I too have used start for basic open loop parallelization. But if you need a process in a parallel job to wait on two or more other processes to finish, you might want a more sophisticated tool. For that, I use a tool called GNU Make, which takes a "makefile" describing a dependency graph and starts processes on a pool of subshells. (Use make -j3 for a 3-process pool, suitable for 2 cores plus one I/O bound process.)

rainwarrior wrote:
There's a "shutdown" command that can be run with a timer option.

Doesn't that need to be run as administrator, in case other users are logged in but disconnected through Fast User Switching? One thing that irks me about Windows is that I haven't found an easy way to run a single command elevated from a Command Prompt that isn't elevated.


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PostPosted: Thu Jun 23, 2016 9:16 am 
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Memblers wrote:
Looking at my Win7 install date, it looks I ditched XP only in 2003

Wasn't Windows 7 released in 2009?


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PostPosted: Thu Jun 23, 2016 9:45 am 
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rainwarrior wrote:
I've yet to hear of any compelling reason to go to Windows 10.


tepples wrote:
Continued security updates past January 14, 2020, is one reason.

No, it isn't. It might be a reason in 2020. Perhaps this answer is for the necrobump this thread gets in 4 years' time? Windows 7 is very much still getting security updates right now.

tepples wrote:
If you develop apps...

Testing on various platforms is a different issue than choosing what platform to run as your home base. If you want to test for Windows 10 and 8 and 7, you need all three of these things. It's irrelevant to the point I was making. My statement was about the question of which one you should use for yourself.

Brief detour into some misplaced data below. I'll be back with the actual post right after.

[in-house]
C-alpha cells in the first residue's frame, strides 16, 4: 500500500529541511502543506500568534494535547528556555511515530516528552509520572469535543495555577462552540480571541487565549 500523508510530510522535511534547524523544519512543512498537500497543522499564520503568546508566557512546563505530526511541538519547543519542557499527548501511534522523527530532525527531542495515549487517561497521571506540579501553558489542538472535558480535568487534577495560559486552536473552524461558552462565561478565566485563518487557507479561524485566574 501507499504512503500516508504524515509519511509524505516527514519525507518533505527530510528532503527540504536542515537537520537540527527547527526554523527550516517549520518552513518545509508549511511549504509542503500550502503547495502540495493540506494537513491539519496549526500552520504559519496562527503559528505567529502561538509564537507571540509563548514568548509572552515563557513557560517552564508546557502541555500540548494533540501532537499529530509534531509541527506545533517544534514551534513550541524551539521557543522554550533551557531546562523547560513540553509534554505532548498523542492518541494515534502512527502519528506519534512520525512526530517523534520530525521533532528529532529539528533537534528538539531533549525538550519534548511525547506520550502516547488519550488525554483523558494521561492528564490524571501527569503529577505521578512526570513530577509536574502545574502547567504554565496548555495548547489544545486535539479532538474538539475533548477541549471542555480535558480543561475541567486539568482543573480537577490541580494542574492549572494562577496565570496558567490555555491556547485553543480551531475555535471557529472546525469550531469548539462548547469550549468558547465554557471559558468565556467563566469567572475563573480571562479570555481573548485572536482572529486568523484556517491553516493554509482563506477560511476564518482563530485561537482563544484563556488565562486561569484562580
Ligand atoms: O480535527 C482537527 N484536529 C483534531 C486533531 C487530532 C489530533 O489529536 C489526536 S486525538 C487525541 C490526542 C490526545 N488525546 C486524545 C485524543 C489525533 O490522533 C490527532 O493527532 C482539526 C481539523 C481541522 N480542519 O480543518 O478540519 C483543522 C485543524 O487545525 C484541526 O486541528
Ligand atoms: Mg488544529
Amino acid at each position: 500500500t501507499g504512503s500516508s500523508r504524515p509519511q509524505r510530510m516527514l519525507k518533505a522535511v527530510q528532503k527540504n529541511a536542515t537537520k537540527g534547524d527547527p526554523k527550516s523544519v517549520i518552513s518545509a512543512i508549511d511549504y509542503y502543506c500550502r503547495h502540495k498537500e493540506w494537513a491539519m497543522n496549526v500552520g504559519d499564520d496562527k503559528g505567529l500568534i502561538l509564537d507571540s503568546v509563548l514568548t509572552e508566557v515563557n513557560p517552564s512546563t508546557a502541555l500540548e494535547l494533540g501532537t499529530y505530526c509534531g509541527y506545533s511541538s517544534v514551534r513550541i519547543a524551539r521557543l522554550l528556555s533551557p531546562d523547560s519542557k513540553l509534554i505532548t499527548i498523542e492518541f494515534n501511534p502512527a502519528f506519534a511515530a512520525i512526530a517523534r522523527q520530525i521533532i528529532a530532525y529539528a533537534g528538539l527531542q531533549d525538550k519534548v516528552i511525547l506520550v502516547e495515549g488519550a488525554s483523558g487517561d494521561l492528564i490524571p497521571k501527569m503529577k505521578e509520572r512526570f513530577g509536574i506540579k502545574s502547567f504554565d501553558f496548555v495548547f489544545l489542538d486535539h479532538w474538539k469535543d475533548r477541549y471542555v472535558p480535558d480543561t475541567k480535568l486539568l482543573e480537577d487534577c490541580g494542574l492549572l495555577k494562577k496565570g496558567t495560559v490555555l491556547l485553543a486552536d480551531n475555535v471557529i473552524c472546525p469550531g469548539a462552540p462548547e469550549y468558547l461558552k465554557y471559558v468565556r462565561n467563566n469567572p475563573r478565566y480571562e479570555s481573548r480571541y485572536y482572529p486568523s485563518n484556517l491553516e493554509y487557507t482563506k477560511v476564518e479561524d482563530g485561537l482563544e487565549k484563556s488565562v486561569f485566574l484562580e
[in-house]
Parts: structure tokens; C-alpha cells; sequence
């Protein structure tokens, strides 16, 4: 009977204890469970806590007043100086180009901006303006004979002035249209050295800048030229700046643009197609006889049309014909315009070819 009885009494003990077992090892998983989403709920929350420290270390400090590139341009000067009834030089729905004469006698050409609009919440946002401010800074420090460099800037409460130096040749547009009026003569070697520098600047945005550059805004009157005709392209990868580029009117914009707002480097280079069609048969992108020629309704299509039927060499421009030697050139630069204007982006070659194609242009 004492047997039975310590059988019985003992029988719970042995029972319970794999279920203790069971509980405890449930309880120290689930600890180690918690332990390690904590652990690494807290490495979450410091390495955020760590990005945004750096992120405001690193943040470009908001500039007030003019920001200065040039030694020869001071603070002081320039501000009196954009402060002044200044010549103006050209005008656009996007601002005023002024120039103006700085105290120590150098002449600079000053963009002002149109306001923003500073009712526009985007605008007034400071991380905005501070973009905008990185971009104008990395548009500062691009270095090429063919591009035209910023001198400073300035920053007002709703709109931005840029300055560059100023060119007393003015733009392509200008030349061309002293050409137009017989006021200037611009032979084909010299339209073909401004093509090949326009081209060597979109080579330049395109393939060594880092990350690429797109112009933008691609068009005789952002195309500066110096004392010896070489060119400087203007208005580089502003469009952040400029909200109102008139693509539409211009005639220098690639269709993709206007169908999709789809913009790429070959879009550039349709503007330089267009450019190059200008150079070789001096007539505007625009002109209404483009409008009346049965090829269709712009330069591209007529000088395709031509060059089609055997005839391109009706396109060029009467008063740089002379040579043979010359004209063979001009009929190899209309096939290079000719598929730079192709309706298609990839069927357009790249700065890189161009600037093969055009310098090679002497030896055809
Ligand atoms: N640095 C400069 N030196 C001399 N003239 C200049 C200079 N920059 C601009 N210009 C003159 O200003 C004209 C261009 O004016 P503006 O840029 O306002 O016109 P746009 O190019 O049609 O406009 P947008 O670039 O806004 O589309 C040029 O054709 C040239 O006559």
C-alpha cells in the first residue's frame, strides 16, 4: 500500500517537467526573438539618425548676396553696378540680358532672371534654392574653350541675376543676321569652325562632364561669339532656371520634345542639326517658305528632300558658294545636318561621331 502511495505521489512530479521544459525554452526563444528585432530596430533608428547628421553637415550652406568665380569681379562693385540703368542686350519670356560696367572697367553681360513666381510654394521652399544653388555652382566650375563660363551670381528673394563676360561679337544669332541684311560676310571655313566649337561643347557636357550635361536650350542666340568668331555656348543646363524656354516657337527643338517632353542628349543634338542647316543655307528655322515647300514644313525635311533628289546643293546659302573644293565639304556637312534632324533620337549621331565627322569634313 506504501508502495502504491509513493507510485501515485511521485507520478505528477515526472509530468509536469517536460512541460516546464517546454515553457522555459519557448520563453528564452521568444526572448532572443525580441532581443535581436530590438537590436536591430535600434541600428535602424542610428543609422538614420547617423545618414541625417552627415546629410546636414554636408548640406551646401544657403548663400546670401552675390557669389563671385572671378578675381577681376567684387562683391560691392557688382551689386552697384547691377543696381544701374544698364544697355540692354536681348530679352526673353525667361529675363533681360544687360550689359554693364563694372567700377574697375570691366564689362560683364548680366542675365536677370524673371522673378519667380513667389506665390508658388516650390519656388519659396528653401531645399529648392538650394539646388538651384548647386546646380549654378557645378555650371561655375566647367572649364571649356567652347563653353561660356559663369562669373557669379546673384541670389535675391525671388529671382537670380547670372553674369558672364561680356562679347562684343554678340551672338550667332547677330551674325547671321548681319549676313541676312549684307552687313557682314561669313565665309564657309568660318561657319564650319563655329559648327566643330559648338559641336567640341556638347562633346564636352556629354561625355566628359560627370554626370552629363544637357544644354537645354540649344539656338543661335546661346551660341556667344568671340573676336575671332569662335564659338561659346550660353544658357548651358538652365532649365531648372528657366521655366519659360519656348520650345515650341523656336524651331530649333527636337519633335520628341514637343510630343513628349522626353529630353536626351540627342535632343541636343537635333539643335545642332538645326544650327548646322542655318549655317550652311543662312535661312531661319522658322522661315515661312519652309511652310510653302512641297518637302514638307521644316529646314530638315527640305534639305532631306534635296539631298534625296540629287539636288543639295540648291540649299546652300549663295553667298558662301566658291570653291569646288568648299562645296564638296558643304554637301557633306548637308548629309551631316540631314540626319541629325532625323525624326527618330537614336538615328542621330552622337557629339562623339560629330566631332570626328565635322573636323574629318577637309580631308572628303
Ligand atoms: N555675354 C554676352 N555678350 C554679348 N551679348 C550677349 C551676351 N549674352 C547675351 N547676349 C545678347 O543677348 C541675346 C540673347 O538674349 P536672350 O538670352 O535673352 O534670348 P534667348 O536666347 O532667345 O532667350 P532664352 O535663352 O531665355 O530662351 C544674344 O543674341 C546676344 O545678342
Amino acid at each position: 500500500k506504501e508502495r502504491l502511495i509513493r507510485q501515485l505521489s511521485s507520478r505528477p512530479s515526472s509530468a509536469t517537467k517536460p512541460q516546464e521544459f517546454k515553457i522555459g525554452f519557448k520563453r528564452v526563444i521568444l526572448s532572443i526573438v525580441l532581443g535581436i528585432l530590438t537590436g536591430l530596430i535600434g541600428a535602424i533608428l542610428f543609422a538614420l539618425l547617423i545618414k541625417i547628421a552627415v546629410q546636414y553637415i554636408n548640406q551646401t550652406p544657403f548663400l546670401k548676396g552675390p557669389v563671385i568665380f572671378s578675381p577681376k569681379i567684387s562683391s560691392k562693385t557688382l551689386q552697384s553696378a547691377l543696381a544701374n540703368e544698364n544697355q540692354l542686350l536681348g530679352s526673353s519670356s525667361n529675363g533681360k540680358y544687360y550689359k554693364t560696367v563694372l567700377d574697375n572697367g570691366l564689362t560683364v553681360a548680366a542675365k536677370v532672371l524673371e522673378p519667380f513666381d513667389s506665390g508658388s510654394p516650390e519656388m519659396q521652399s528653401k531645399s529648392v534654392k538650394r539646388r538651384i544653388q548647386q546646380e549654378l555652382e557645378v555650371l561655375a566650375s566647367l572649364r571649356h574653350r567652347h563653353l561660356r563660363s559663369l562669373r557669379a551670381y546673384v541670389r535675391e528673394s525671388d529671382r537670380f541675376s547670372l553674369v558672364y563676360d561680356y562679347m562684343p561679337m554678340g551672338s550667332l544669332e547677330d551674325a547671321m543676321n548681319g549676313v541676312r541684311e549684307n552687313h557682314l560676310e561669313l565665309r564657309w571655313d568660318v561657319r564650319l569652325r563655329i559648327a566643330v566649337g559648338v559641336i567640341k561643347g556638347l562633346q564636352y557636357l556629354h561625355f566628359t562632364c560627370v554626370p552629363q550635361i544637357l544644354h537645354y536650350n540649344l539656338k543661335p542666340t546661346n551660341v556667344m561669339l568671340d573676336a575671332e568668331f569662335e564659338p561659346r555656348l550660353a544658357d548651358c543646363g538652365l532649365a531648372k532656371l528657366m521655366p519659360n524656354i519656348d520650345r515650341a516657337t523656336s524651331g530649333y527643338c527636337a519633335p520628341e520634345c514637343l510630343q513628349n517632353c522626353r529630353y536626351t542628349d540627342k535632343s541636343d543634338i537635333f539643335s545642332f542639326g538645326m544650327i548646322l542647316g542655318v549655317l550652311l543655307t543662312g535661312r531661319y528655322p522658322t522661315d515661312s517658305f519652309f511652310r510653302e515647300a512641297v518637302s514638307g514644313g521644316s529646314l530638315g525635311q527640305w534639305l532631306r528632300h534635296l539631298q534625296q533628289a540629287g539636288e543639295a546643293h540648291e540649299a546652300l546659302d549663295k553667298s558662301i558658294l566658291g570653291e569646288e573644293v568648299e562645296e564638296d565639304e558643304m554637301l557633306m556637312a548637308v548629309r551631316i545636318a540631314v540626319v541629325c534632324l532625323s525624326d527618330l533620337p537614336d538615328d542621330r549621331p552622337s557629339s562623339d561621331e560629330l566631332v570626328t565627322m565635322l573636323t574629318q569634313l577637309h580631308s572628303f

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PostPosted: Thu Jun 23, 2016 10:46 am 
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rainwarrior wrote:
It might be a reason in 2020. Perhaps this answer is for the necrobump this thread gets in 4 years' time?

Upgrade now to avoid paying later.

The deadline to upgrade from Windows 7 to Windows 10 without charge expires in 36 days. If you wait past July 29, 2016, to obtain your digital entitlement to Windows 10, then security updates past January 20, 2020, are projected to cost $119.99 if you currently run Windows 7 Home Premium or $199.99 if you currently run Windows 7 Professional (source).

rainwarrior wrote:
Testing on various platforms is a different issue than choosing what platform to run as your home base. If you want to test for Windows 10 and 8 and 7, you need all three of these things. It's irrelevant to the point I was making. My statement was about the question of which one you should use for yourself.

I imagine that most people have access to their home base more often than they have access to a dedicated testing environment. Therefore, people are likely to use as a home base one of the platforms for which they are expected to test. To plug some concrete numbers into the issue, what's more likely to get fixed promptly: a misbehavior that a developer can reproduce on his home base or a misbehavior that a developer can reproduce only on a platform to which he has access only once every two weeks?

Besides, some applications aren't even available for Windows 7. One example is that Windows 10 will soon become able to play Xbox Play Anywhere games, even titles that aren't on Steam. For another example, is there even a cross-compiler to produce UWP apps for Windows 10 on Windows 7?


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PostPosted: Thu Jun 23, 2016 10:54 am 
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Memblers wrote:
On a folder, if you hold shift and right click, it gives you an "open in command prompt" option.
I definitely remember turning that on using TweakUI/PowerTools in ... at least as early as WIn98.


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PostPosted: Thu Jun 23, 2016 10:55 am 
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tepples wrote:
Upgrade now to avoid paying later.

This is idiotic.

tepples wrote: